The Art of Public Speaking

, Psychologist, liyap.com11.1K reads

You have now learned and hopefully practiced a lot of techniques that can help you become a better, more confident and efficient public speaker. Whatever you do, however, remember that your anxiety won't decrease on its own - you have to channel your willpower and efforts, to cope with it. 

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Don’t forget you have a lot of allies in the process of coping with the fear of public speaking. You understand what makes you fear speaking in public and you are also familiar with the differences between fear and anxiety, as well as between “normal” and phobic fear of public speaking. Putting to practice all of the knowledge you have acquired, can help you better understand and approach your fear. You know how it looks and you are well aware of the fact that there are plenty of things you can do about it.

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Focusing on Your Thoughts

First of all, you can start by getting a clear picture of what techniques you can use, to cope with your public performance anxiety. Since your behavior is driven by thoughts, which produce specific emotions, it is important to identify your cognitive distortions and transform them into healthy, realistic thoughts. Through the use of the techniques you’ve learned, such as imagery exercises and mindfulness, you connect with the present moment and focus on doing, rather than worrying.

Focusing on Your Emotions

After you have become familiar with the approach that will help you deal with your thoughts, you can switch to strategies focused on emotions. You have learned how to use defusion and acceptance to your advantage, as well as the ways in which to change the way you speak to yourself so that you are happier and more capable of coping with fear. Understanding the innate mechanisms, through which all of your events, thoughts, emotions, and behaviors are interconnected will help you realize how fear is born, and what you can do about it. Furthermore, putting your goals into the context of values that are deeply important, will uncover new horizons for you.

Practice What You Have Learned

Once you have learned how your inner world may be sabotaging you and how to turn things around for yourself, it is time to put your knowledge to practice, by engaging in exposure. To make the exercises even more useful, it is a good idea to practice self-monitoring techniques, which provide structure and help you focus on your progress. Combining these with the PMR relaxation technique would soothe you and help you properly prepare for the next step of the process.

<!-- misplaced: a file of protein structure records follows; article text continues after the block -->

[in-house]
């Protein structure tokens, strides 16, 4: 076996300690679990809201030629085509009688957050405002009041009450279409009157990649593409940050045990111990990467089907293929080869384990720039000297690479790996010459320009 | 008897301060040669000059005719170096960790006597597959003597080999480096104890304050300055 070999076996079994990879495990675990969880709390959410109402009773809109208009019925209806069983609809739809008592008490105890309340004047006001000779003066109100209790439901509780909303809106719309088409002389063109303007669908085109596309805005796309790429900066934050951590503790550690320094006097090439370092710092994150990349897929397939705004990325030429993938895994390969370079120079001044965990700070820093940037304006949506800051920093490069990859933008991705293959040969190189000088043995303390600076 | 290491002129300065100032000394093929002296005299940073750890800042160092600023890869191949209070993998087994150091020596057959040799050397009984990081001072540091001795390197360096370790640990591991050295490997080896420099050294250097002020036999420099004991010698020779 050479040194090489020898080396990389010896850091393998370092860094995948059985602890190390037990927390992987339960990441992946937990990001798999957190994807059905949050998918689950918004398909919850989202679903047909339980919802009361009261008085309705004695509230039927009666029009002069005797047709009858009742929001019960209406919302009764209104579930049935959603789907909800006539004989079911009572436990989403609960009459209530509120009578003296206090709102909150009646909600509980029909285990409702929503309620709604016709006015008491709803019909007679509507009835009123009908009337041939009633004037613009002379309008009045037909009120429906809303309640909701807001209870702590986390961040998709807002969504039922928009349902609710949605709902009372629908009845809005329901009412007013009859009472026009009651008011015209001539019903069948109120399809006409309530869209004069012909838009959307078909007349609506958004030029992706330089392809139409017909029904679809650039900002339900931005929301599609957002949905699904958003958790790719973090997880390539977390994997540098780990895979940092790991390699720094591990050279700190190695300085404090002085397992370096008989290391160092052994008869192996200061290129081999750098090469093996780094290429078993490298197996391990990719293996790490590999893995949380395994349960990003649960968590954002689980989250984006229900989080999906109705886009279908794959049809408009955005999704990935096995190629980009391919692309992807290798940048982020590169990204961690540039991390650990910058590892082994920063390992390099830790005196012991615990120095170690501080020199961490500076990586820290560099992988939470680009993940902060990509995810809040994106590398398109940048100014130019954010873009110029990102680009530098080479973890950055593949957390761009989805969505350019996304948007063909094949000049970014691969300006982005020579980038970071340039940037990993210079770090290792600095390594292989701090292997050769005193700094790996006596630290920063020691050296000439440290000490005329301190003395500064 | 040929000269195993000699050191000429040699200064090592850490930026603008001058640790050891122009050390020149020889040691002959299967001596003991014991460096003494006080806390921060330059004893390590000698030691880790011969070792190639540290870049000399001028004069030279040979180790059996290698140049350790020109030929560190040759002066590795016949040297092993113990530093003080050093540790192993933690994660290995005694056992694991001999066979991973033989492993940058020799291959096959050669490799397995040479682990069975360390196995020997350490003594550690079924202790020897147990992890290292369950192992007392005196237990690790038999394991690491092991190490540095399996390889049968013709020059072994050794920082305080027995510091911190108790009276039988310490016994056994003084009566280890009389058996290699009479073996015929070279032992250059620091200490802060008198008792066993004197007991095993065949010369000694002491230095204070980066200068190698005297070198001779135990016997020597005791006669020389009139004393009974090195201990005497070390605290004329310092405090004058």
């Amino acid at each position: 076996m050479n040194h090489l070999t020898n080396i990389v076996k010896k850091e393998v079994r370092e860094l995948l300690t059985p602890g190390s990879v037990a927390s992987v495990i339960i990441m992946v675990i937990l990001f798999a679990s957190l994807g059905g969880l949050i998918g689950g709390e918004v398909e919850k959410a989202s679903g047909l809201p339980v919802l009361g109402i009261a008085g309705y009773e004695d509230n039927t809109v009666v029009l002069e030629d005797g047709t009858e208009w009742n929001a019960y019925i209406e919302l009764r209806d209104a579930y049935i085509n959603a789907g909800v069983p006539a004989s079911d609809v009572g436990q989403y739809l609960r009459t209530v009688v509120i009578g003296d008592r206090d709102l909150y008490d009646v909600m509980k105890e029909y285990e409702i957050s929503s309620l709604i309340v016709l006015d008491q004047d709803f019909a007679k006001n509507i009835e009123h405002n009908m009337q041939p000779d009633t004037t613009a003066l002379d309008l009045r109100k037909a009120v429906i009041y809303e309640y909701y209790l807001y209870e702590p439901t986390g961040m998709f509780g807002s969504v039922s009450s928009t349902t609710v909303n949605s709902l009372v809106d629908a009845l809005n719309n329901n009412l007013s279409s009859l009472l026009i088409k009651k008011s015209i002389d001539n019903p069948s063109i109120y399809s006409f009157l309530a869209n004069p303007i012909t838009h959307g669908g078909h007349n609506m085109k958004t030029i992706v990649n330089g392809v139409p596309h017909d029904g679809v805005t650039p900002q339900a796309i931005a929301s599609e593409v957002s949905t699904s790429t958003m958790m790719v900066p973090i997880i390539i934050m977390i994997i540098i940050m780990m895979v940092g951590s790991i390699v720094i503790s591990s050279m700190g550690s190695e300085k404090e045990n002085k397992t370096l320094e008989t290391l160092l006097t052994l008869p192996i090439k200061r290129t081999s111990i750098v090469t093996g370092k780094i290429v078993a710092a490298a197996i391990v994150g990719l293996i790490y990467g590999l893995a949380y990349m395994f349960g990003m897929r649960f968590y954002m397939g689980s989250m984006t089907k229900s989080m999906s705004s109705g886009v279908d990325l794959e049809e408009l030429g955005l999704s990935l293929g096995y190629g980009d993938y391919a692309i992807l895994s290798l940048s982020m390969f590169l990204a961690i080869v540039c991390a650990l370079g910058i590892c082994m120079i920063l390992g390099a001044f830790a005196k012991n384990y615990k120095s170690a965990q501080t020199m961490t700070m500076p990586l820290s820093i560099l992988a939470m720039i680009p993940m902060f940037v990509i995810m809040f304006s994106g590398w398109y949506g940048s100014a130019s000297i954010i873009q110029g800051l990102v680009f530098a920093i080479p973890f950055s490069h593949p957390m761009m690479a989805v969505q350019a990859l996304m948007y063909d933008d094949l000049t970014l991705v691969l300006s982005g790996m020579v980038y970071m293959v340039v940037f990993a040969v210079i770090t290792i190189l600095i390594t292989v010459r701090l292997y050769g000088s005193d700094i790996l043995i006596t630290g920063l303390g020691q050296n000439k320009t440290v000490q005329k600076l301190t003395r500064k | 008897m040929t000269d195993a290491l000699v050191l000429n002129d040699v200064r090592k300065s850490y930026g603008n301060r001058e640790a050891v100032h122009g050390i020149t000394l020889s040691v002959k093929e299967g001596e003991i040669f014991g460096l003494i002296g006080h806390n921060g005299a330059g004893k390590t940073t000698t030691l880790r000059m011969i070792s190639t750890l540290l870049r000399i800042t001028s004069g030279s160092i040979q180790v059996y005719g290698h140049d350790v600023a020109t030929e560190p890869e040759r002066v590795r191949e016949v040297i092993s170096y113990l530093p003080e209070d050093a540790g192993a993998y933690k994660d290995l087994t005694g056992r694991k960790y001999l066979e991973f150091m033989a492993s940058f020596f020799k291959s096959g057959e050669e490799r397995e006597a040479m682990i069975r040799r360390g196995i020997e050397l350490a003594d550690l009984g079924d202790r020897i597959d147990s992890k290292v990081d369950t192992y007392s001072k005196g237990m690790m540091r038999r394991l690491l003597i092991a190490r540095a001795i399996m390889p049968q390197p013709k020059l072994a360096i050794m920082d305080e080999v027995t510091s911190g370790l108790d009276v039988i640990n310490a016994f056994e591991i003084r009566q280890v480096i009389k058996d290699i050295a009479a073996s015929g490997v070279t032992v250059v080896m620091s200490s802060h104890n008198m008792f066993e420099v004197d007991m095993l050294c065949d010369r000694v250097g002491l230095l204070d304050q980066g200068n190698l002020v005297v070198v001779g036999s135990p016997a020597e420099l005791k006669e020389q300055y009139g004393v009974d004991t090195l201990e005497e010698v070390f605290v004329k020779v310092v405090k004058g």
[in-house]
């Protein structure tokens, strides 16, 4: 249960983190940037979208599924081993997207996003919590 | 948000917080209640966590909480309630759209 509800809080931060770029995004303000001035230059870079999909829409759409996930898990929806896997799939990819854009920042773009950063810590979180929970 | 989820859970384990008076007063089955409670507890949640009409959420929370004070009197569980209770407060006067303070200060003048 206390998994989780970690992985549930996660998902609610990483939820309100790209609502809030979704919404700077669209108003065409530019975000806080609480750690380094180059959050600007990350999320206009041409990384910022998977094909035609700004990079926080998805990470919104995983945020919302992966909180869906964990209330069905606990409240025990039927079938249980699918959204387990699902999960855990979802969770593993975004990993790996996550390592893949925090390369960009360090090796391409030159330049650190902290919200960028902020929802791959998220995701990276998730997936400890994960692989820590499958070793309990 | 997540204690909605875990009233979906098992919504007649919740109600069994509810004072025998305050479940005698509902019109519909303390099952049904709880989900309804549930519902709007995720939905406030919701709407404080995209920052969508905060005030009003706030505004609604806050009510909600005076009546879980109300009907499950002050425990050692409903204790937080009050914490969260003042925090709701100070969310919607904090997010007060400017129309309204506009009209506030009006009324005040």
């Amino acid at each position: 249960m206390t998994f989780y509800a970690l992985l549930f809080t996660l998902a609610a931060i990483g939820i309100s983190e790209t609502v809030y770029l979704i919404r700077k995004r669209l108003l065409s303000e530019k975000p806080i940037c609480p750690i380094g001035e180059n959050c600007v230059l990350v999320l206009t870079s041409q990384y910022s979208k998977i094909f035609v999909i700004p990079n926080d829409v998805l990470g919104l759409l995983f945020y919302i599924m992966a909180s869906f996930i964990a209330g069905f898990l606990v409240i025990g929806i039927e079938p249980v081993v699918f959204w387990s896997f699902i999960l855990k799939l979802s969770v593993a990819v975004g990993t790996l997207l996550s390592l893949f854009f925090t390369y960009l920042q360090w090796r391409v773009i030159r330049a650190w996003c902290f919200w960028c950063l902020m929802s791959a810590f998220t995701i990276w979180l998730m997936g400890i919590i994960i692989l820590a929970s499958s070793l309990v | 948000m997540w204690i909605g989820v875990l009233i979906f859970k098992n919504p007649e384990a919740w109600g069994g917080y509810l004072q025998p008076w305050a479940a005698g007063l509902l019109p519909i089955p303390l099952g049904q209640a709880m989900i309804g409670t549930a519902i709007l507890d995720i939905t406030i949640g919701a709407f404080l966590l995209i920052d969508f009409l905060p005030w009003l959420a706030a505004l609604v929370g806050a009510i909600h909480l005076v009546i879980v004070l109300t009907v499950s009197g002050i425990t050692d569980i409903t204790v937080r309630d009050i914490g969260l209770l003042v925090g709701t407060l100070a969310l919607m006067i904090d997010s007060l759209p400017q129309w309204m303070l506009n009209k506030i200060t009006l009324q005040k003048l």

Getting Ready to Speak

Now that you have become familiar with how to cope with your anxiety, by focusing on your mind, emotions, behavior and body, you can explore your most common fears and the expectations they might be creating, thus enabling your fear of public speaking. Once you have learned and practiced all the fundamentals, you are ready to prepare for a public speaking event. We can’t realistically expect to only experience positivity at all times, so a part of your preparation is learning to tolerate the negative feelings that may accompany you on your journey to public speaking.

Support, Instead of Myths

Remember that you don’t have to be perfect and that even now, at the start of your exploit, you can improvise and experiment to the certain extent. Besides, debunking some of the most common myths about public speaking, which may be preventing you from reaching your full potential, will help you to contextualize your preparation and create more realistic expectations. Don’t forget to seek support from others, but to be self-supportive as well, even if you haven’t had much time to prepare.

Expecting the Unexpected

Even though you might feel most comfortable when your speech is well-rehearsed and prepared, have in mind that sometimes you may be faced with a spontaneous, unpredictable situation, where you have to speak in front of an audience. However, there is no room for frustration, because you are now well aware of how to prepare even for unforeseen events, as well as how to handle challenging situations, and come out a winner. Although you might not be able to control as much as you wish you could, one of the most powerful tools you have is the knowledge of how to create an excellent presentation.

Finally, gaining a new perspective on yourself as an individual will help you realize that fear cannot and does not define you. Once you have done that, your worst-case scenario, which now indeed seems a bit more unlikely than before, is not going to turn into a self-fulfilling prophecy, because you have a more realistic outlook on public speaking.

If you ever feel dispirited, keep in mind Nelson Mandela’ words:

"I learned that courage was not the absence of fear, but the triumph over it. The brave man is not he who does not feel afraid, but he who conquers that fear.“

Full reference: 

(Feb 21, 2016). The Art of Public Speaking. Retrieved Jul 24, 2024 from

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